So. This morning the five women who live in the Green Acres Eco-pod decided to begin the process of figuring out a “five-year plan.” And, we discovered that podmate Rebecca, a woman who like me has lived a long time, years ago actually directed formal planning sessions for companies! (I had no idea!)
“We’ll see what I can remember,” she muttered, and laughed, as she took charge.
Last Saturday, she and podmate Brie spent the day in Indianapolis at the Indiana Small Farm Conference, and returned with this new season’s new tools: two scythes on each end, one big and one small; a tool for grafting, second from left, and a machete in its protective case.
This morning we began our meeting with my presentation of a Green Acres Permaculture vision (in the large circle, first photo) as dreamed up by three participants in a three day brain storming session during the week-long practicum aspect of the two-week Permaculture Design Course that I took back in 2006. The “vision and values” embedded there got transferred over to the Green Acres Neighborhood Ecovillage website a few years ago.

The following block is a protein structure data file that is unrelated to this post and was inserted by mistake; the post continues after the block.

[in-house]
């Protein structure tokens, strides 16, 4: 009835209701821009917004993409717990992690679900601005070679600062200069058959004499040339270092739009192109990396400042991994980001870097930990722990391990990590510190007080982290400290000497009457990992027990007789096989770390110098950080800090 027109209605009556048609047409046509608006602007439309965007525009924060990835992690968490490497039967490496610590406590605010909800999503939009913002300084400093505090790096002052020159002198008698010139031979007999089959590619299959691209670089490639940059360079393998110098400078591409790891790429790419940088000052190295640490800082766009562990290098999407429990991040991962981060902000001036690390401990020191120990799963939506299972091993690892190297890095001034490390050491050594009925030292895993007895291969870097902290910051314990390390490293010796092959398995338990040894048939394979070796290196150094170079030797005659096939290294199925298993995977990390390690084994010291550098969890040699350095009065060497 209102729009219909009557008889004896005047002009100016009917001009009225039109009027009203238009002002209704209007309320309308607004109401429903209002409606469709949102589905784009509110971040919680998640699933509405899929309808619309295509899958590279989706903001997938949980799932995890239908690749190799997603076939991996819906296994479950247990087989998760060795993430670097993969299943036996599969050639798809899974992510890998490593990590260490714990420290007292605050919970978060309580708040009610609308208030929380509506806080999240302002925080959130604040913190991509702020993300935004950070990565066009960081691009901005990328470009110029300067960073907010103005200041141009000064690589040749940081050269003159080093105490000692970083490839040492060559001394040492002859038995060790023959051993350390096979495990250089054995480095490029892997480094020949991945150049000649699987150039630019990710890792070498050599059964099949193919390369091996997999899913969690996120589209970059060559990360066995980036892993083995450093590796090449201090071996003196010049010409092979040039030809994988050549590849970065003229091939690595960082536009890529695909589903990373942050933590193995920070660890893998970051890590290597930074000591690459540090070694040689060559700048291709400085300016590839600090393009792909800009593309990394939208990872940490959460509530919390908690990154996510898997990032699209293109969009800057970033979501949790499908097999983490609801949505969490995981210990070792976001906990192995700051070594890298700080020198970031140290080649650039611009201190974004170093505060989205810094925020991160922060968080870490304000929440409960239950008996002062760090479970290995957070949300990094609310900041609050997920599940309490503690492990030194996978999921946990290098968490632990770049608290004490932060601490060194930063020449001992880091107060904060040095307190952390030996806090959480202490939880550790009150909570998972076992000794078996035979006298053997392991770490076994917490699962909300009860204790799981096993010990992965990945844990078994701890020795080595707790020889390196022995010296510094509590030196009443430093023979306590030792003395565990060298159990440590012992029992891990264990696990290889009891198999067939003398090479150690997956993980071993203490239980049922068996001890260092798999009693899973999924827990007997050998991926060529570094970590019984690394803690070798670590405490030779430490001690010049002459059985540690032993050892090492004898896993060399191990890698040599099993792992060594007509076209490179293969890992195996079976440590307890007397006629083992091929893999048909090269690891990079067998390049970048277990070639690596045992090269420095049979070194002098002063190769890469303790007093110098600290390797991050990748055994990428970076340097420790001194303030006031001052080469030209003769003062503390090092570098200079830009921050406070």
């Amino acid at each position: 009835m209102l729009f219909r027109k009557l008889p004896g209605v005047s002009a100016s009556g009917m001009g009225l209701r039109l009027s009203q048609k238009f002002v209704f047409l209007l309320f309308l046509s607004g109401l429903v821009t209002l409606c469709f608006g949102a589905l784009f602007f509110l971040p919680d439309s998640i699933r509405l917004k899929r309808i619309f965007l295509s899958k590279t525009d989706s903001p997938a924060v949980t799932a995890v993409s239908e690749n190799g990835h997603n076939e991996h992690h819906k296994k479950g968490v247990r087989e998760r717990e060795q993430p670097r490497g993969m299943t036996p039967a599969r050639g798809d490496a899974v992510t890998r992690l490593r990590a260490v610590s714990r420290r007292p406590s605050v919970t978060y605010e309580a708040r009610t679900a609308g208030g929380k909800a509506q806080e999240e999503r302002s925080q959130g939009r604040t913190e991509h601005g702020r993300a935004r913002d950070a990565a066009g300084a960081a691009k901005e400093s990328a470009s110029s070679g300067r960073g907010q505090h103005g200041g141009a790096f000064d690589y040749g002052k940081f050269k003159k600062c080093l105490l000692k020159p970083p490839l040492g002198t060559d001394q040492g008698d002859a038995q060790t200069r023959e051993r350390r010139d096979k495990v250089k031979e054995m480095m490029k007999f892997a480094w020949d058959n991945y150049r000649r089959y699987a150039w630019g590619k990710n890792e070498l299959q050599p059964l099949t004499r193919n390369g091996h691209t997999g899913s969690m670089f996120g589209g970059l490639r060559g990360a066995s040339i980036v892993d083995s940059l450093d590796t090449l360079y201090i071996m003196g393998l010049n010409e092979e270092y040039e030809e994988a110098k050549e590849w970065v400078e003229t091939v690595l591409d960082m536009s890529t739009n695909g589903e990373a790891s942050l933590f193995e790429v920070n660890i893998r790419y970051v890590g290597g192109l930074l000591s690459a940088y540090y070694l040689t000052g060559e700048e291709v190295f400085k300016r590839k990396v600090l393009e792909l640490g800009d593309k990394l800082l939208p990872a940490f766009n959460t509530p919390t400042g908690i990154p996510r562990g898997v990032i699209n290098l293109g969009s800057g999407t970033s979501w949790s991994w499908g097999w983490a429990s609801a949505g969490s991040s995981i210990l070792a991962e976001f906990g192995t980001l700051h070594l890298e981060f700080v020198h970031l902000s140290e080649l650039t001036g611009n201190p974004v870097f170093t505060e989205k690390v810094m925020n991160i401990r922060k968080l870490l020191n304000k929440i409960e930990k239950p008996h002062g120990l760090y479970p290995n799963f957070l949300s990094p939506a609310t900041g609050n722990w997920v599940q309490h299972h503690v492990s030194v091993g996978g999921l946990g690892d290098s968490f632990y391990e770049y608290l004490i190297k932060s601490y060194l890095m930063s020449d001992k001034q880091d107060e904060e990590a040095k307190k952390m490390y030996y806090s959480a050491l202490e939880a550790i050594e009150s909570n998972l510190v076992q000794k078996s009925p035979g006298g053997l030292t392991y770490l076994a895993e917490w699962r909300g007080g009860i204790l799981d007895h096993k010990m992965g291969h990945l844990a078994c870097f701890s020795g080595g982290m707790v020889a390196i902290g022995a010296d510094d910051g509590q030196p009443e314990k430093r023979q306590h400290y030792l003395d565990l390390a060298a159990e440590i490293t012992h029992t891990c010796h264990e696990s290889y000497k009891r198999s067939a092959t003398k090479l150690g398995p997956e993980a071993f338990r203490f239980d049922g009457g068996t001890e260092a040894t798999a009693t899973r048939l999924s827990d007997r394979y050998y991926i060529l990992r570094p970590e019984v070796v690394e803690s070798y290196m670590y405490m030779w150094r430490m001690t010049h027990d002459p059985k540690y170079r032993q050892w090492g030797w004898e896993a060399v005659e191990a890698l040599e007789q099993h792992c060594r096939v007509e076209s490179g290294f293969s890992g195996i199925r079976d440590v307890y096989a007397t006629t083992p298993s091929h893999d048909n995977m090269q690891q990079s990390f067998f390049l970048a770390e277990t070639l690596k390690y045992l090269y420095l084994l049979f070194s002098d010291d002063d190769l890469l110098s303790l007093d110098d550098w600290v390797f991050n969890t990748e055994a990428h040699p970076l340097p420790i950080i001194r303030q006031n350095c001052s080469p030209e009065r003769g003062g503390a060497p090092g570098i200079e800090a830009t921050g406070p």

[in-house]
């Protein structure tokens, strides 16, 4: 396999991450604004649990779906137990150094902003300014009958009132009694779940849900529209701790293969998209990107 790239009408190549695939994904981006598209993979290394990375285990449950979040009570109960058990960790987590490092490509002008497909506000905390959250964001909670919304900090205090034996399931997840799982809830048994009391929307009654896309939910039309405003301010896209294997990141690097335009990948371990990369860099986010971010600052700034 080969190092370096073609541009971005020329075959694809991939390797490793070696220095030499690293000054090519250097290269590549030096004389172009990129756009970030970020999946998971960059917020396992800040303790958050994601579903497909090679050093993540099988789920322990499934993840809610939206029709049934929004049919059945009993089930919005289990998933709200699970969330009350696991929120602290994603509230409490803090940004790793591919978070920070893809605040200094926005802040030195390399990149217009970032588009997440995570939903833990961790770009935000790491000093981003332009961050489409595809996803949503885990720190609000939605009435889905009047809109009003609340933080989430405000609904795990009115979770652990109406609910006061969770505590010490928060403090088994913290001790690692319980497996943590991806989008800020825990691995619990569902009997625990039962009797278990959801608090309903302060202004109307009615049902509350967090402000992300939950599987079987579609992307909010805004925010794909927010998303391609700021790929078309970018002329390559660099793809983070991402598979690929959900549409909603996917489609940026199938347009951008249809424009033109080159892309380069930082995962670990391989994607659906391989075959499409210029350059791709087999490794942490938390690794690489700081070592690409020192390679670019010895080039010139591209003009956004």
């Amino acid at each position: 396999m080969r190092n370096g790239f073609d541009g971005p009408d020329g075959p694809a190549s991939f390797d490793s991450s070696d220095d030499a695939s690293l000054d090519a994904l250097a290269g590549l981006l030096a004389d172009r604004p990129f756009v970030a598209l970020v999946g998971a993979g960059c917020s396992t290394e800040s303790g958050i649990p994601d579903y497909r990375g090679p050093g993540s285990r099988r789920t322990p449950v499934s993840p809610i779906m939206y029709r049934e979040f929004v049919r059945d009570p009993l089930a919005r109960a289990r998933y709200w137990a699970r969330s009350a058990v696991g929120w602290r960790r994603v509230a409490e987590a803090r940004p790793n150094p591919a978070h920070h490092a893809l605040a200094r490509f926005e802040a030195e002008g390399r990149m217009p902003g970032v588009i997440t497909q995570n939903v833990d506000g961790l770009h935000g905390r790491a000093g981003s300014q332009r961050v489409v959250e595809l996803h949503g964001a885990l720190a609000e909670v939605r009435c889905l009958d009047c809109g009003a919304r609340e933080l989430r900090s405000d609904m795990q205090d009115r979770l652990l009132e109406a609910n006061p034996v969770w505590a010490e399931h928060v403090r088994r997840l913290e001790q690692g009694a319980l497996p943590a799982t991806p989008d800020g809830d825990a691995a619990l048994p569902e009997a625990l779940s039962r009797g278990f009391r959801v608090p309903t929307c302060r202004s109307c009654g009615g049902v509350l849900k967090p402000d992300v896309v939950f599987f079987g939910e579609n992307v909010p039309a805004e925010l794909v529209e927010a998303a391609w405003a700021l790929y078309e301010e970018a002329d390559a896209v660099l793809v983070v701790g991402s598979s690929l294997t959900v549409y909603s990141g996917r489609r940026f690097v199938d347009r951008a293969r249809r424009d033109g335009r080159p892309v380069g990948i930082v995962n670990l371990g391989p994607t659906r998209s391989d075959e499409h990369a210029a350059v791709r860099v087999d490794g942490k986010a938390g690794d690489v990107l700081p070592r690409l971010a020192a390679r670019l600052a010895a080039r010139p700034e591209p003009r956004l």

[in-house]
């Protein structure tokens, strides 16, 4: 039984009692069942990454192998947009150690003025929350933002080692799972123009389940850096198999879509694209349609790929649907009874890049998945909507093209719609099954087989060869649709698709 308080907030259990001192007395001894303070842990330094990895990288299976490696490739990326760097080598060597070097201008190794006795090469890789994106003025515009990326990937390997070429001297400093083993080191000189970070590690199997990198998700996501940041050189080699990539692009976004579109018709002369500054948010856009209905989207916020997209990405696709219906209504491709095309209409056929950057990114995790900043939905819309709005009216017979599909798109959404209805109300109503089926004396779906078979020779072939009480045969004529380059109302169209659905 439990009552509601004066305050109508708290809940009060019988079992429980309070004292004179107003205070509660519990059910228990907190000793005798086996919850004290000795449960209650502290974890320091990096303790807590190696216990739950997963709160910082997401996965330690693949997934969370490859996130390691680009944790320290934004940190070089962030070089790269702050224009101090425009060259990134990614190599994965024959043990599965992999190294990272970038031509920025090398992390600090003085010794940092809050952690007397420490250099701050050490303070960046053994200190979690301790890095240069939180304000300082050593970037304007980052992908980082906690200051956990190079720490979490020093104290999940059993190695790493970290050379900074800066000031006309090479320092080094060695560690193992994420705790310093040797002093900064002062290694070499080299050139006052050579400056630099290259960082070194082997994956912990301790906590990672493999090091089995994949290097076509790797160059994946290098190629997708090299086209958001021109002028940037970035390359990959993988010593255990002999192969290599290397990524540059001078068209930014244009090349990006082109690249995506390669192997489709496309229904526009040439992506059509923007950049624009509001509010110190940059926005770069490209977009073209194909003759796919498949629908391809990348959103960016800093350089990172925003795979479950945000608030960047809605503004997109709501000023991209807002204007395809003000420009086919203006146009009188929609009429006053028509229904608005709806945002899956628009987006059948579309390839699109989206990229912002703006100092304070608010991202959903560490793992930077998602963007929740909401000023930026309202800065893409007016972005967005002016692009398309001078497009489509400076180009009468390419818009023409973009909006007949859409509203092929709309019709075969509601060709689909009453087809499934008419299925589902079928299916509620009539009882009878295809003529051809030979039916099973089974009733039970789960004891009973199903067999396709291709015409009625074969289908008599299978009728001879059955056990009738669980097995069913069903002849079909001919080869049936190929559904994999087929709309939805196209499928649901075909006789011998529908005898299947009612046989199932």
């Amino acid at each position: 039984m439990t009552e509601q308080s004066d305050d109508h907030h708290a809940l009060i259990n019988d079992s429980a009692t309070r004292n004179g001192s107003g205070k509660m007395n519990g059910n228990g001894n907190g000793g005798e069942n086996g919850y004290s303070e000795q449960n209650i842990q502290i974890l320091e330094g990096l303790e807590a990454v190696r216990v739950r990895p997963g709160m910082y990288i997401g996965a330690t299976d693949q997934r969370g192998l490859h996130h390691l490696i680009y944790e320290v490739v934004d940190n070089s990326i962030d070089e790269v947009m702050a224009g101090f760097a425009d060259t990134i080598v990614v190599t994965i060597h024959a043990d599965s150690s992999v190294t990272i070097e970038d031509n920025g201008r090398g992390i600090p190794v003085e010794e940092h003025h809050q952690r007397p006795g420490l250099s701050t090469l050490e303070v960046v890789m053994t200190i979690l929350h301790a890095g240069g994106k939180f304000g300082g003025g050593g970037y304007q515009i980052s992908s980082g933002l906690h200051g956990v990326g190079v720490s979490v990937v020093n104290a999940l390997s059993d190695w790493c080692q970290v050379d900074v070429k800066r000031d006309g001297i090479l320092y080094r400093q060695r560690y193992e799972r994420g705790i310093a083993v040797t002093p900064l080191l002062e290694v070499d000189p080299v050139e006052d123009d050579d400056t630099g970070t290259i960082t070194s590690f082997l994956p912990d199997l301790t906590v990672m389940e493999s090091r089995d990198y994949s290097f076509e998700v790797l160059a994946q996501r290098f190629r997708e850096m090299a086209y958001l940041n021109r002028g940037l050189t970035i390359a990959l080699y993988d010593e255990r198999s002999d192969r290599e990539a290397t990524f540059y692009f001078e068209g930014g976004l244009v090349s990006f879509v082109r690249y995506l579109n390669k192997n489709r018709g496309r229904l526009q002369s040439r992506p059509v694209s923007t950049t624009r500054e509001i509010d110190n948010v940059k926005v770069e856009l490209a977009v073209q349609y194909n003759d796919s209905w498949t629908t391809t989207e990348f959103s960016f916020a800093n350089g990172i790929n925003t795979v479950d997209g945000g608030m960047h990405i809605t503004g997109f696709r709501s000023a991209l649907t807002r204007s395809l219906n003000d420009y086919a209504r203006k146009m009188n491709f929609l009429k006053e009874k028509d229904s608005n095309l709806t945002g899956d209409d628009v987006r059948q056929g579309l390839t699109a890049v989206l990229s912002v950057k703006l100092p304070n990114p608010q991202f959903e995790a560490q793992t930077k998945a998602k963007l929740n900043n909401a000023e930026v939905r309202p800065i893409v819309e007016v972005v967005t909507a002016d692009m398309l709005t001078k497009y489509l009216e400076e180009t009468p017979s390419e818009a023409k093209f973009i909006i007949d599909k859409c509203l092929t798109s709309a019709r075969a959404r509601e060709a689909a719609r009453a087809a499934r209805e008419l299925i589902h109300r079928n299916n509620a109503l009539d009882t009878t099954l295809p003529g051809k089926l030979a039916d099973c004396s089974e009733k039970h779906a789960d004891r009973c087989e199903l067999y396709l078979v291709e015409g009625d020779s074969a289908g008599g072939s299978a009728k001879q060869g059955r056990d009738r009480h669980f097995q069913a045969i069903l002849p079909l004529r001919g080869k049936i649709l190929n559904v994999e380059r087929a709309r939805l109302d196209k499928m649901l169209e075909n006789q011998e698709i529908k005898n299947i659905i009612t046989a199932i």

We all agreed that that that the GANE website needs to be updated to reflect new realities, included the revised name that we came up with this morning: Green Acres Permaculture Village. I will be tackling that job in the near future.
Here’s Brie, Leah, and Katarina, sitting around during this morning’s meeting to outline first steps of our new five year action plan for the Green Acres Permaculture Village.
A few minutes after this I took this photo Katarina, looking at her laptop, exclaimed: “Oh wow! Today is International Women’s Day!” How fitting, then, that we women would be the ones who are taking the next steps in this evolving new template for suburban living.
When I got home, I opened my laptop to to Facebook. There it was, the usual synchronicity! — this one from two old friends. Brooke Williams had posted an article by his wife, the naturalist and author Terry Tempest Williams, included on bookriot.com as part of International Women’s Day! In the article, Terry wrote movingly of her mother and her grandmothers, the evolving nature of the books each was drawn to over time. Oh wow, again! For one of her grandmothers, Mimi, also happens to have been my spiritual grandmother, with whom I spent endless hours over long lunches discussing the kind of deep, culturally taboo subjects posed by the book that, Terry discovered afterwards, Mimi had squirreled between the mattress and box springs of her death bed before she died. Go, Mimi! With women like these as our foremothers, how could we not continue to be infused with the holy spirit?